Have you heard about the new case threatening the self-employment status of associates? This topic has come into question a few times over the last few years. Now, serious suspicions are being raised regarding the legal definition of this role.
Associate dentists were holding their breath last year when Uber drivers were ruled to be “workers” and entitled to the minimum wage alongside other employment benefits. Uber disagreed, arguing that their contracts outlined that their workers were self-employed. The Supreme Court found that, because they were “subordinate and dependent” on the company, they were, in fact, workers rather than self-employed.
A new case involving an associate dentist has brought the issue much closer to home for many practising clinicians.
Ms Sejpal, an associate who had a BDA agreement, claimed that the Rodericks Dental Practice unlawfully discriminated against her based on her pregnancy. Her entitlement to maternity leave and other employment benefits depends on her status as a “worker” - she would not receive them as a self-employed staff member.
An employment tribunal deemed she was not a “worker”, dismissing her claims against the dental practice. But she appealed to an Employment Appeal Tribunal, which found her appeal successful on five of six grounds.
The case is currently with another employment tribunal for further consideration. If they deem her to be a “worker”, she can proceed with her claim, an outcome that many are arguing could have severe implications for NHS dental practices.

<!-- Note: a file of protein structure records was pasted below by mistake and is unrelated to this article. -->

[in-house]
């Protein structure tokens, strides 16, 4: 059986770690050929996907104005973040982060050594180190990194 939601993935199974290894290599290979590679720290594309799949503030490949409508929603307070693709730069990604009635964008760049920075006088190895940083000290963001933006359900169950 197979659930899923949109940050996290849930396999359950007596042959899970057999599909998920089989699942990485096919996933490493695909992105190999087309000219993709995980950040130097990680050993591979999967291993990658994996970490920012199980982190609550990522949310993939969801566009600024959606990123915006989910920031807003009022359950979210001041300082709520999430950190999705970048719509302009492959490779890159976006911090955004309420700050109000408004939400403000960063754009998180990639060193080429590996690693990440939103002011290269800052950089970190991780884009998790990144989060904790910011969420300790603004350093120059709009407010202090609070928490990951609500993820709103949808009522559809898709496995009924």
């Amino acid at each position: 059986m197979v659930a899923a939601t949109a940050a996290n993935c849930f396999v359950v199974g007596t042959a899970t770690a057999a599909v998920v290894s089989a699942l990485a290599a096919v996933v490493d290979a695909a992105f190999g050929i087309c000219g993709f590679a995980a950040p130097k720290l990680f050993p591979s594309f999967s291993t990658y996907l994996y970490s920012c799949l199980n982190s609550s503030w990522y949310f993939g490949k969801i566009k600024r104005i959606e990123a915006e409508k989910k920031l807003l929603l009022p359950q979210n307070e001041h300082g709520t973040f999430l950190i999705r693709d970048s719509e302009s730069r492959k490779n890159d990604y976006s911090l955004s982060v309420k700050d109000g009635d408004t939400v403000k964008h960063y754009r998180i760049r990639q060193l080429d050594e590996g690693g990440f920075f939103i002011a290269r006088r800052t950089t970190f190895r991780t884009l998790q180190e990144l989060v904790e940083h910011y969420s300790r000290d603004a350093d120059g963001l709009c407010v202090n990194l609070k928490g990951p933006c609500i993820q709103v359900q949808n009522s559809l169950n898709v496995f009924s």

But not to worry - this won’t always be the outcome. In similar cases where we have drawn up associate contracts for our clients, the court has found them to be self-employed.
One such client is Lisa Bainham. One of her associates claimed they were an employee instead of a self-employed worker. Lisa used our associate agreements, and the associate was found at the Employment Tribunal to be self-employed. As she says:
“The last couple of years have been unprecedented, and we have been navigating in a way we haven’t before. Recently, we had a situation involving an associate who didn’t want to fulfil their contractual obligations. This disagreement led to a breakdown in our relationship, and we eventually decided to give notice and terminate their contract. The associate claimed unfair dismissal, saying she was a ‘worker’ rather than self-employed. Luckily, we had Sarah, who gave us support on tap. The bespoke associate contracts she developed for our practice, combined with procedures we put in place, helped the judge to decide that our associate was, in fact, self-employed”.
If you need any help with your associate contracts or other issues around self-employment, get in touch with me to set up a call.